Mania Grade: A-
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- Videogame: Super Street Fighter II Turbo HD Remix
- ESRB Rating: T (Teen)
- Developer: Backbone Entertainment
- Publisher: Capcom
- Gameplay: A-
- Sound: B
- Replay Value: A
GAME REVIEW- Super Street Fighter II Turbo HD Remix
Go wild in the streets with a great remake of a classic.
By Nadia Oxford
December 15, 2008
Super Street Fighter II Turbo HD Remix(2008).
© Capcom, Udon
Of all the video game series that have survived to see the age of 20, Street Fighter is undoubtedly the most respected. We love Super Mario, Mega Man and other “old timers,” but two decades after its conception, the Street Fighter series still demands the very best from its fans. Even though it's not too difficult for a newcomer to pick up a controller and start playing, veterans who wish to achieve recognition for their skills must practice and study, not unlike a young acolyte who strives to become a master.
Super Street Fighter II Turbo HD Remix, available for download on Xbox Live Arcade and the Playstation Network, is both a welcome introduction for Street Fighter newbies and the ultimate test of skill for veterans. Capcom and Backbone Entertainment have added layers of depth to a fighter that's already known for detail, and the nearly endless ways to toggle the gameplay makes it a welcome choice for beginners. Udon Studios' high definition retooling of the original Street Fighter sprites is worth fawning over too, of course.
Old Fighters, New Balance
Super Street Fighter II Turbo HD Remix is, as its distressingly long name implies, a high definition upgrade to Super Street Fighter II Turbo (SSFIIT), which hit the arcades in 1994. Players have the option of selecting the arcade's original build (which uses the exact same gameplay and balance featured in Super Street Fighter II Turbo and simply adds the new artwork and music) or they can opt for a “rebalanced” version of the original game (plus the aesthetic changes). The rebalancing means that the controller movements needed to pull off some special moves, for example the Dragon Punch, are more forgiving. Honda's Hundred-Hand slap and Chun-Li's Lightning Kick also take fewer button pushes to engage.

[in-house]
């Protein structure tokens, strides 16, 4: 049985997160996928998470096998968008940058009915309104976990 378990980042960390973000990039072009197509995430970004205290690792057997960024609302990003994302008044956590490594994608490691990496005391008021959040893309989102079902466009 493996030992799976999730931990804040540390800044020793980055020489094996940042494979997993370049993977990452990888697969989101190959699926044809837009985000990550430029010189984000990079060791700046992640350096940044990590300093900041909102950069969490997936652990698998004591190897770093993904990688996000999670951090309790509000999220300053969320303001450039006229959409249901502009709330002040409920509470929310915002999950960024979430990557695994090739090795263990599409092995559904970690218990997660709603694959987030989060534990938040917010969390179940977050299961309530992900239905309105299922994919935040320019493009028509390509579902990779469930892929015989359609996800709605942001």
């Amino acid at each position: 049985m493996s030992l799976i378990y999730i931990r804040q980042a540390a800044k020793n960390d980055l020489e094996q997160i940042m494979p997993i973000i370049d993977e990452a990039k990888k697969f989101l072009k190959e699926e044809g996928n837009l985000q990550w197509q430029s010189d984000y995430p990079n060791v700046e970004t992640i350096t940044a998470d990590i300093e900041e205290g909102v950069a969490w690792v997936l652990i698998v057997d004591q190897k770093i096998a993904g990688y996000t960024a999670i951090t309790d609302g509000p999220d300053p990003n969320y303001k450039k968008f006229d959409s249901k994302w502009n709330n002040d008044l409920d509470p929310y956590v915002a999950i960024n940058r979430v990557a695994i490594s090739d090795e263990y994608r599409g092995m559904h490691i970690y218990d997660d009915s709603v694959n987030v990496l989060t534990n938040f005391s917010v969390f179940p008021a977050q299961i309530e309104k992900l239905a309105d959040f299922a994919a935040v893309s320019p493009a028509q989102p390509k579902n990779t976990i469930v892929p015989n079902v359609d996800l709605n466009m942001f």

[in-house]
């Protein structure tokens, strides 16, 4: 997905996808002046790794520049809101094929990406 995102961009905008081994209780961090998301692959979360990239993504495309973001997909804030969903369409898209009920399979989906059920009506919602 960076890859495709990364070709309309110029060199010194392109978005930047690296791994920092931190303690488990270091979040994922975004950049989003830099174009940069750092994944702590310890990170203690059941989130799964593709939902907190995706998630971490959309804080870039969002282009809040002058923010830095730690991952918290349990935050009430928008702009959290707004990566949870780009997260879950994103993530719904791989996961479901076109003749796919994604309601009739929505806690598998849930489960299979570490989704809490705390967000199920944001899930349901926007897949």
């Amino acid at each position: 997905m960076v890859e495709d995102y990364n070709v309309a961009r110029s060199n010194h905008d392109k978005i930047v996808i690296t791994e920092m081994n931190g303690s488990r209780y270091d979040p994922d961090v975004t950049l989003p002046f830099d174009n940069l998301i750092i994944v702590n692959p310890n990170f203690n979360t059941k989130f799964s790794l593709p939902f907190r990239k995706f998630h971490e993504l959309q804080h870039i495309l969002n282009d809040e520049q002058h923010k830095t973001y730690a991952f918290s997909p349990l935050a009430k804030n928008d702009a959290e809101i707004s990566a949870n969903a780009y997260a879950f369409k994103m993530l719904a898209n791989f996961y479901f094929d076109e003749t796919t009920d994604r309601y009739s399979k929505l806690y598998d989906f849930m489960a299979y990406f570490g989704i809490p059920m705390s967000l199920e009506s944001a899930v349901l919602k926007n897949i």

Not surprisingly, opinions on the rebalancing have been heated. Series veterans might not be too happy with the changes, but they can fall back on the game's Classic Arcade mode. The rebalancing is meant to attract newcomers who might otherwise have trouble with their Hadokens. Super Street Fighter II Turbo HD Remix means to draw in fresh fighters just as much as it seeks to placate the experienced warriors: Street Fighter IV is just around the corner, after all.
“Dipswitches” in the game's Options menu lets players tailor the challenge to their preference. Anyone in search of a quick playthrough even has the option of limiting matches to one round versus a best of three.
For anyone who's well familiar with the physical makeup of Ryu and Ken, Super Street Fighter II Turbo HD Remix's graphics are fun to behold. Udon Studios (the creators of the current Street Fighter comic) has spent a lot of time on the little details, particularly in the stage backgrounds. Each character has redrawn and re-scripted ending scenes as well. Super Street Fighter II Turbo HD Remix manages to look modern while retaining the classic Street Fighter phenotype.
A remixed soundtrack is part of Super Street Fighter II Turbo HD Remix's shiny new package as well. Capcom has involved the fandom in the creative process by commissioning Street Fighter tracks from the best and brightest of Overclocked Remix. While most of these tracks sound fantastic, they're also a bit slow and unsuited for the action. Great stuff for the iPod, but not so much as background music for a heated fight. The musical drawl is especially noticeable in Vega's stage: though the matador leaps and soars all over the screen like a flying squirrel, his music sounds like it belongs in a coffee lounge.
Super Street Fighter II Turbo HD Remix has one potentially killing flaw, but the blame isn't on the heads of Capcom or Backbone Entertainment. Simply put, the Xbox 360 controller is wretched for fighting games; the over-sensitive d-pad will send the player somersaulting into the competition more than once. This can be disastrous in a fight against T Hawk or Zangief.
The Playstation 3's controller is far better suited for fighting. Keep that in mind when deciding which console to download to, or bite the bullet and invest in a better controller for the Xbox 360.
Go Play in the Street
If you're able to look past the drama behind Super Street Fighter II Turbo HD Remix's rebalancing, you'll be treated to a game that's absolutely worth the price of retail—that's selling for below retail. Street Fighter's famous roster looks great with the HD treatment, and much like horses who've been stabled for a long time, they're ready to flex and leap and show off. This is the perfect opportunity to start practicing for Street Fighter IV, so get to it.